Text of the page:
Joan Ayrton’s (Switzerland) work questions issues of the gaze and representation. Her current research focuses on the mineral world and geology as a way to understand shifts in consciousness. She is interested in the slowness of geological time in relation to human life, and the way scientific metaphors and images are used to express the instability of the contemporary moment. Her video connects the moment of an analogue image being developed with the view of cliffs coming into appearance from the shore, reflecting on the influence rapid technological change has on our perception.
Joan Ayrton, ‘Infra-red’ (still), 2014. Video, 14.20 min.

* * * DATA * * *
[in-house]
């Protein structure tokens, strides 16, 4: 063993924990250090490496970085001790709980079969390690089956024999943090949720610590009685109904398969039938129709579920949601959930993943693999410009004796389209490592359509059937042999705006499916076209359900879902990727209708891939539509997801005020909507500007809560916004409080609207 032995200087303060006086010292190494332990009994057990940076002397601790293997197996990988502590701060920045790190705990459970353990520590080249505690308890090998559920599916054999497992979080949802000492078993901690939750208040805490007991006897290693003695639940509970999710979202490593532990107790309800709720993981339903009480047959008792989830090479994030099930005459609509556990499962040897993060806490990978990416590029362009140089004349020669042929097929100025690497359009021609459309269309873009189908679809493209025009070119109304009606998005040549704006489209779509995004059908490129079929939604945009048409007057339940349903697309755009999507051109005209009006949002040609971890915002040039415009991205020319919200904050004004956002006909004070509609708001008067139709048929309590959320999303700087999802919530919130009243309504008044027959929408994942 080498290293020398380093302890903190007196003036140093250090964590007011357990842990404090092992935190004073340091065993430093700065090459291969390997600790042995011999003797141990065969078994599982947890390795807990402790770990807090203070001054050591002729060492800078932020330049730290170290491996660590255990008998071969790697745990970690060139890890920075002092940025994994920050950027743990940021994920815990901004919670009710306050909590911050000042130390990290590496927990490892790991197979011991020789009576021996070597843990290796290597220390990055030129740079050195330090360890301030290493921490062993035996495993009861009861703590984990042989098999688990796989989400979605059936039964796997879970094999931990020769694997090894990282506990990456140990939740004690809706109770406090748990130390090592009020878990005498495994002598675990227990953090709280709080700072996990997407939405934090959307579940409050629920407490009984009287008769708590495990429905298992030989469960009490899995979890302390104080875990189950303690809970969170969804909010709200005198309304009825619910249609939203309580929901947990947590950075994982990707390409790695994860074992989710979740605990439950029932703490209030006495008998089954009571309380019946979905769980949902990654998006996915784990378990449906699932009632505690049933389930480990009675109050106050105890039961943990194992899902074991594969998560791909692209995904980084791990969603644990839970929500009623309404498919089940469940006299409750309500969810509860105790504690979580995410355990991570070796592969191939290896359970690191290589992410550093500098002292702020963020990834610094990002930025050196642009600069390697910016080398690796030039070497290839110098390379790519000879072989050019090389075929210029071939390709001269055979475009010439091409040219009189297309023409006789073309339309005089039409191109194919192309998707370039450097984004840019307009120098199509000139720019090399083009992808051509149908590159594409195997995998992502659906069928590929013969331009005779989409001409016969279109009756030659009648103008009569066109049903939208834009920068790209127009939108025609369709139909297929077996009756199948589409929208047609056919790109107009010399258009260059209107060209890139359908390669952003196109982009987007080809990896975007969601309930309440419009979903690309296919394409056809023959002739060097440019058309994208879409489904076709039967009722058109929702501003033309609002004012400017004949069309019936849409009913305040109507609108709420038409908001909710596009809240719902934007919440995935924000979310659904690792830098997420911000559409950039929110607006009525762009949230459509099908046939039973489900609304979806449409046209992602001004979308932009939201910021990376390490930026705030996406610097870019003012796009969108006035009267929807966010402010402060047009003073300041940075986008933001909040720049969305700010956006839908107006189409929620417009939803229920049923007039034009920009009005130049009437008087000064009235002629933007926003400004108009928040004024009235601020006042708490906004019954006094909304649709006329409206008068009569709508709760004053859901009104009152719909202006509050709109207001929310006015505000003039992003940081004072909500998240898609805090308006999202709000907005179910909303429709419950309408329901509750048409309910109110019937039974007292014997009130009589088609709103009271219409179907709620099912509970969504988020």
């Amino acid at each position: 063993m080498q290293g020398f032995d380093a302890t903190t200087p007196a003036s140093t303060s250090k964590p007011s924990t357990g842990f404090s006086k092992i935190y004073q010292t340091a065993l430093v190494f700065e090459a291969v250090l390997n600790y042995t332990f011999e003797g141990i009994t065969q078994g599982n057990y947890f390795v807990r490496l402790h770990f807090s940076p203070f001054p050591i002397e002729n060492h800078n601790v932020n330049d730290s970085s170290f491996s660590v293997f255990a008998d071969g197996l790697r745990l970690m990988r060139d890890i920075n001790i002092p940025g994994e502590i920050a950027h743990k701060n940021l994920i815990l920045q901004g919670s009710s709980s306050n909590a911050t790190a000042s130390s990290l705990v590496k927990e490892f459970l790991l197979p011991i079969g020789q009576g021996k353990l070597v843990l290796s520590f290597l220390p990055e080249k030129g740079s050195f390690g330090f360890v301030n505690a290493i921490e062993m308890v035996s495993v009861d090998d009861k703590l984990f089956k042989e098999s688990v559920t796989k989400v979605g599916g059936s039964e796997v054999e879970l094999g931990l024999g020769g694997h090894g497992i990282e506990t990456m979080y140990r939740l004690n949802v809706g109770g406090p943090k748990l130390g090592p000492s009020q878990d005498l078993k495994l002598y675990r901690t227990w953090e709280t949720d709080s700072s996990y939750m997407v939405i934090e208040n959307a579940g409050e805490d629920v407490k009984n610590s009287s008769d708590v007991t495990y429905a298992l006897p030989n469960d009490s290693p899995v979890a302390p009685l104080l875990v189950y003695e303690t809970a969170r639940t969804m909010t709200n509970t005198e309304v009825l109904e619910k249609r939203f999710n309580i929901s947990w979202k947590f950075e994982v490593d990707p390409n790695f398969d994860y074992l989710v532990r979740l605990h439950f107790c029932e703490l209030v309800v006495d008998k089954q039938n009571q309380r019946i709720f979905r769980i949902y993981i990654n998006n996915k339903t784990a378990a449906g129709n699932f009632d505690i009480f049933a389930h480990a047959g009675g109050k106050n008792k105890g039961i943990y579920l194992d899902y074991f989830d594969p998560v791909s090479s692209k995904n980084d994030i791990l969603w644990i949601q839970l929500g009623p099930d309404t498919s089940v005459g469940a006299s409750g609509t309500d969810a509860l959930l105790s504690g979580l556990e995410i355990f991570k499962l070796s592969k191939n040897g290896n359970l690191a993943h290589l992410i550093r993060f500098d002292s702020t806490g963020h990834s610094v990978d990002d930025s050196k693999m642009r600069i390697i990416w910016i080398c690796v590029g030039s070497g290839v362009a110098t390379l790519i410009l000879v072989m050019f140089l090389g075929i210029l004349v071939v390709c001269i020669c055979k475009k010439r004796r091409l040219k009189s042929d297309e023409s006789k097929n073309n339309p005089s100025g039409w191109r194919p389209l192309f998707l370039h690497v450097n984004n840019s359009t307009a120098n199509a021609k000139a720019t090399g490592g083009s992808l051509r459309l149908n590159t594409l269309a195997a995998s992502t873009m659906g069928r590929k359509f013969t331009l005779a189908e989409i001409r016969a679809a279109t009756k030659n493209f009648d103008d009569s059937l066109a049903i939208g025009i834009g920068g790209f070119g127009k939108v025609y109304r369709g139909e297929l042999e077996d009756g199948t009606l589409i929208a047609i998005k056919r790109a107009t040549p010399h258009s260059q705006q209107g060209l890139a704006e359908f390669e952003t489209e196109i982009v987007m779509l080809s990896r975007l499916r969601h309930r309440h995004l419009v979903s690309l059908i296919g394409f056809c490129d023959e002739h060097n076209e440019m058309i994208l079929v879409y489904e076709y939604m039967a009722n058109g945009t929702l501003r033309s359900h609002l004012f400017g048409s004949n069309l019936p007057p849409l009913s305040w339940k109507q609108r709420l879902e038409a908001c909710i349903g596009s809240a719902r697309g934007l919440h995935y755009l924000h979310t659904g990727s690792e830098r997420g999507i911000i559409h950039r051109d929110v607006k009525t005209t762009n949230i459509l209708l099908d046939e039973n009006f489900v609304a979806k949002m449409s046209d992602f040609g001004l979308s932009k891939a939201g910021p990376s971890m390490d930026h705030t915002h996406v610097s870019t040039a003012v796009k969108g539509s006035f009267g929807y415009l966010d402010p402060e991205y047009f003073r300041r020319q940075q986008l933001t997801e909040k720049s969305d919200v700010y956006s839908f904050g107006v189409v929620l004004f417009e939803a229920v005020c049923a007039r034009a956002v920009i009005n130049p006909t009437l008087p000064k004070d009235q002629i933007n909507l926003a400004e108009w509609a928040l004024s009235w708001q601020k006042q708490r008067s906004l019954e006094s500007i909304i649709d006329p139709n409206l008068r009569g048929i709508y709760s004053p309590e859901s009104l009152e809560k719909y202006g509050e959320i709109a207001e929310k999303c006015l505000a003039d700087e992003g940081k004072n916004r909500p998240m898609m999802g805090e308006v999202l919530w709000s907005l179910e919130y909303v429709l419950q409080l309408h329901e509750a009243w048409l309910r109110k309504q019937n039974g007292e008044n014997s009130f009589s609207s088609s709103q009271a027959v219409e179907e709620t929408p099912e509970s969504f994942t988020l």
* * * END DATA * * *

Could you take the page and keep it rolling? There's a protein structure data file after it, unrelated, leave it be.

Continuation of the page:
In 2012, a grant from the Centre national des arts plastiques (CNAP) enabled Ayrton to develop her research in Iceland. In 2014, she curated the exhibition Glissements de terrain, cartographie, pensée, paysage at the gallery la BOX in Bourges. In 2018, she initiated a series of screenings and meetings on the mineral landscape at the Beaux-arts de Paris as part of the cultural program. In 2020, she was awarded a state grant (Drac) for the production of a film that will be made in Japan in 2022. Ayrton teaches at the Villa Arson (Nice) and is presently undergoing a practice based PHD at the Paris Seine Graduate School (ENSAPC Cergy) on Geology, Psychedelism and the Anthopocene. She is represented by the Florence Loewy gallery in Paris where a solo exhibition, There is a crack in everything, took place in January 2021.